LYNN NEARY, NEARY:
This is WEEKEND EDITION from NPR News. Im Lynn Neary.
In Philadelphia, a murder case involving a sordid abortion clinic is fueling debate over how clinics should be run. Several states are considering stricter regulations.
But as NPR's Kathy Lohr reports, abortion-rights groups say that could force some clinics to close, and make abortions more expensive.
We warn you that this report has language that might not be appropriate for young listeners.
KATHY LOHR: Ebony Behlin says five years ago, she went to Kermit Gosnell's clinic in Philadelphia to get an abortion. The single mother had two children, and says she couldn't afford to care for another. She says back then, she didn't see the filthy conditions described in a grand jury report.
Ms. EBONY BEHLIN: When I went, it seemed clean to me. I would have never went to no doctor's office that I didnt feel, you know, that wasn't sanitary enough for me. I dont know if procedures declined between then and now.
(Soundbite of a roadway)
LOHR: The red-brick building at 38th and Lancaster, where the clinic was located, is deserted now. Dead plants litter the window sill. A few sympathy cards are taped to the front door.
The grand jury report says the conditions inside the clinic were squalid, patients were oversedated, and the staff was unlicensed. The report says babies were born and then killed when Gosnell severed their spines with scissors.
Philadelphia District Attorney Seth Williams charged Gosnell with eight counts of murder.
Mr. SETH WILLIAMS (District Attorney, Philadelphia): In my mind, this is not about abortion. You know, it's my job to prosecute these crimes because clearly, it is a crime for children to be born live and then murdered.
LOHR: But the D.A. says he knew the case would fuel debate over abortion - and it has. It's compelled some clinics to respond by opening their doors.
Ms. ELIZABETH BARNES (Executive Director, Philadelphia Women's Center): We're in the waiting room of the Philadelphia Women's Center. The Philadelphia Women's Center has been in operation, serving women, since just around the time of Roe.
LOHR: Executive Director Elizabeth Barnes shows me around the clinic. Although no patients are here today, the waiting room is bright and clean. Colorful artwork adorns the walls, and journals sit on tables.
Barnes says the Gosnell incident has resulted in a political attack on clinics.
Ms. BARNES: Dr. Gosnell's clinic was illegal, and it is exactly what illegal abortion care looks like. And what we're hearing is a push for new regulations. And we actually have a set of regulations in Pennsylvania that had they been enforced, would have prevented Gosnell's office from staying open all these years and hurting so many people.
LOHR: Some abortion opponents in Pennsylvania and other states say the regulations, even if enforced, were not enough. Delaware, Maryland and Oklahoma are among the states looking into stricter regulations in the wake of the Gosnell incident. About a week ago, Virginia lawmakers passed a bill that requires most clinics to be regulated as ambulatory surgical centers.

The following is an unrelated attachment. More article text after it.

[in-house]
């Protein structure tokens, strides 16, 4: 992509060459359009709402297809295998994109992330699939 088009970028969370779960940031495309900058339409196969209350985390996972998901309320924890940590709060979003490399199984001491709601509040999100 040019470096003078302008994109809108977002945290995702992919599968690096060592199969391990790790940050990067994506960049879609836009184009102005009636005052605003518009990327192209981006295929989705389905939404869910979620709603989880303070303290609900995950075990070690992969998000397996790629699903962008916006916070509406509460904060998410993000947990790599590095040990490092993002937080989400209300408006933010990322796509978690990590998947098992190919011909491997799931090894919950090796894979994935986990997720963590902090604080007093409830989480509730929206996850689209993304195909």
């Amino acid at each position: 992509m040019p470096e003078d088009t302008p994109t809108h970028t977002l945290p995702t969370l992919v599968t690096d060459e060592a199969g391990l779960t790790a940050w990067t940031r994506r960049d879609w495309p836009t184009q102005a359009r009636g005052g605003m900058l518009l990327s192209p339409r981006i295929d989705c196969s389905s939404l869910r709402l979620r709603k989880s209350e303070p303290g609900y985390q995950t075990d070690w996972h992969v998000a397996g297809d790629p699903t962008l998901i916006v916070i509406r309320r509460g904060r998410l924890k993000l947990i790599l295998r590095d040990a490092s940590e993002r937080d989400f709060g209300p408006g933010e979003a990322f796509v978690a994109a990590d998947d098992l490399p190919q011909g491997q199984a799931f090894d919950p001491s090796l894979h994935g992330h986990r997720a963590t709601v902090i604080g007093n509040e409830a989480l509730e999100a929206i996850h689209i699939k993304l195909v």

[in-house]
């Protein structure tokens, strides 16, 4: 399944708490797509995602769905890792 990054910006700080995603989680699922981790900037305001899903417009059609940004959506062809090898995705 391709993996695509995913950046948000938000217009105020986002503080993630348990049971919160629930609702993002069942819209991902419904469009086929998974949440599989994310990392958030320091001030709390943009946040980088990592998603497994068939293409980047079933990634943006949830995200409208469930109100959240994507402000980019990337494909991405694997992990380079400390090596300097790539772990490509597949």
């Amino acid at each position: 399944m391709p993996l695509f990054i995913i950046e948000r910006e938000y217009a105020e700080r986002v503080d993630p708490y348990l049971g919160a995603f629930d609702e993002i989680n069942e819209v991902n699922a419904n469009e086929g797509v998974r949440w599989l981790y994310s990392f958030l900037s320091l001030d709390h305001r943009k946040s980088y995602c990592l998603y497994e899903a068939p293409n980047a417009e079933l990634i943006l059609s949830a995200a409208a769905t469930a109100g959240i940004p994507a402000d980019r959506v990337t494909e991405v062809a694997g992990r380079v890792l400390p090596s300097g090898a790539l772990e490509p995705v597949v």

Daniel McConchie is with Americans United for Life.
DANIEL MCCONCHIE (Vice President, Government Affairs, Americans United for Life): Ambulatory Surgical Centers are places in which surgeries are being done, in which a person doesnt need to stay overnight. And so we dont see that this is singling out abortion clinics in any way. But rather, this is raising the standard of abortion clinics to meet those same standards that other surgical centers have to do in their state.
LOHR: But Vicki Saporta, with the National Abortion Federation, says these laws don't make abortion safer.
Ms. VICKI SAPORTA (President/CEO, National Abortion Federation): They regulate the width of hallways. In one situation, they actually required two separate restrooms for staff. What it does is increase costs, and reduce the availability of services.
LOHR: In 2004, Texas passed a law requiring clinics to meet surgical center standards if they perform abortions at 16 weeks or later. As a result, Saporta says, those procedures were not available for about a year in Texas, and the number of licensed providers fell from 20 in 2003, to just four by 2007. The number of providers also declined dramatically in South Carolina, after that state passed a similar law.
Daniel McConchie says there's even more commitment now to get tighter restrictions approved.
Mr. MCCONCHIE: I dont think that this is going to stop, 'cause I dont think the Gosnell situation is going to disappear for awhile. He is going to go to trial. And frankly, the horrific nature of what went on at his clinic is something that people just don't easily forget.
LOHR: Some anti-abortion activists in Philadelphia say they hope to raise money as a result of the Gosnell case - enough to buy his clinic in west Philadelphia and turn it into a crisis pregnancy center, which would not offer abortion.
Kathy Lohr, NPR News.
NPR transcripts are created on a rush deadline by a contractor for NPR, and accuracy and availability may vary. This text may not be in its final form and may be updated or revised in the future. Please be aware that the authoritative record of NPR's programming is the audio.